“There must be an easier way.” Lots of great ideas have been born from that simple phrase, and judging by the entries to The Digitals Innovative New Technology category, it’s not a trend that’s set to die down at any point soon.
From collecting multiple device data to search optimization, getting all your marketing ducks in a row is hard work. Here are seven new technologies set to make your life a little easier in future…
Point eight of Econsultancy's Modern Marketing Manifesto (#MoMaMa) regards creative.
Last month, Nesta published its 'Manifesto for the Creative Economy', so let's take a look through this impressive publication and see where Nesta thinks we're at.
Organisations like to pretend that they're objective. It's not that simple.
Technology is tricky stuff. We respond emotionally to it. It changes the power balance between people, provoking political reactions. Vendors obfuscate about what their technology really does.
Most organisations recoil from this. They place a premium on “objective” decision-making, on measuring their options against some careful breakdown of functionality. By weighing each technology option against clear criteria, they reckon they’ll end up with the objectively “best” solution.
If Australia wants to take a leadership position in the increasingly global and digital economy, corporations and corporate leaders must make changes to their business plans and direct their resources accordingly.
This view is expressed in a recent report co-produced by Telstra and Deloitte Digital, which discusses the expected growth rate of the Australian digital economy and highlights the best ways for corporations to cope and respond to the change that will come from this.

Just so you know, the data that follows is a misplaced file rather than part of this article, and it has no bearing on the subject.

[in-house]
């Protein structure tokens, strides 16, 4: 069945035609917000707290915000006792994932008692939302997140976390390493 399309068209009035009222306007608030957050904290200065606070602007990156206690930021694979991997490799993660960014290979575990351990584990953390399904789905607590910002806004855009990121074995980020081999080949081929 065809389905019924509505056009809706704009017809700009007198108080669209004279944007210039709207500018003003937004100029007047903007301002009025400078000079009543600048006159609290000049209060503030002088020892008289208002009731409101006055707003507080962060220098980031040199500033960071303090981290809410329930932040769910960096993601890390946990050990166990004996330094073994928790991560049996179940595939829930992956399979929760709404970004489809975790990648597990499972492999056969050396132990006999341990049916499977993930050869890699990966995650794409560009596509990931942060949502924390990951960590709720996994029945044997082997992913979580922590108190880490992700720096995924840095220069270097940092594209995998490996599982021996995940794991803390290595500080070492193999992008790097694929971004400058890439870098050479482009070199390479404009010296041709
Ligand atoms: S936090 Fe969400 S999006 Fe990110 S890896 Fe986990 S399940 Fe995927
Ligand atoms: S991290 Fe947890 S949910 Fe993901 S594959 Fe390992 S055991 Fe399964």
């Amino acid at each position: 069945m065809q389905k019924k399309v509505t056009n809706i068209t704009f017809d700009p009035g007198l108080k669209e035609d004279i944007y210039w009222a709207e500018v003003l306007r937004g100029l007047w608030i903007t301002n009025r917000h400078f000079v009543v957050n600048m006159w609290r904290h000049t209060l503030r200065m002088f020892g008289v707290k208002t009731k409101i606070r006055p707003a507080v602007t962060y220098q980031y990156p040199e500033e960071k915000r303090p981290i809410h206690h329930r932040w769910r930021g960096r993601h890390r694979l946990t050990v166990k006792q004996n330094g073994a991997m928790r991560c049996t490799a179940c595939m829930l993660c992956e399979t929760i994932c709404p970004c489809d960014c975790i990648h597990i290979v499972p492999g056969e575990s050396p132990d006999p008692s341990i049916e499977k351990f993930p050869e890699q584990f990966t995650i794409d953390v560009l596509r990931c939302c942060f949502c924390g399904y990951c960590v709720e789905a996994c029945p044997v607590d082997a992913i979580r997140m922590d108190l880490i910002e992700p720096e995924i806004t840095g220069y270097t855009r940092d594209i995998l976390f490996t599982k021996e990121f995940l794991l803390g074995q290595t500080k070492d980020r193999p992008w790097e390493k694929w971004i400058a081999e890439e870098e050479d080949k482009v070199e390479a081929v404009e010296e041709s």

One of the biggest drivers for change often comes from the advances in technology. This is true for us as a society and us as marketers.
For instance, with the invention of smart phones, a whole industry bloomed and our behaviour changed. I, like most people, feel lost without that tiny computer in my pocket. Who prints off maps anymore?
This week, Econsultancy published an update to its PPC Bid Management Technology Buyer's Guide. The report estimates that the market for PPC bid management technology will grow by 17% in 2012, in line with the overall North American search sector, which is predicted to grow from a value of $22.9 billion, to $26.8 billion in 2013.
The report shows that many areas of digital are increasingly integrated, with the biggest opportunities for growth in this sector coming from mobile paid search, a focus on multichannel retailing and the continuing forward march of social media.
The question of how to define marketing, especially in a technology organisation, as opposed to sales, remains one of my favorite questions.
The best answer I’ve heard was from a former SVP Marketing as SPSS, “As a company goes in to battle, marketing is like the bombers whereas sales are the infantry. Marketing bombs ahead and provides the air support to sales”.
I love this analogy and to take it a step further I believe the sooner you expect an activity to pay back the less likely it is to be true marketing as opposed to selling.
Being at the heart of two tech organisations I can now share six tips from my experience on how to become a marketing oriented technology company.
I hope you've put the tips from part one into practice; this is part two with my three final tips.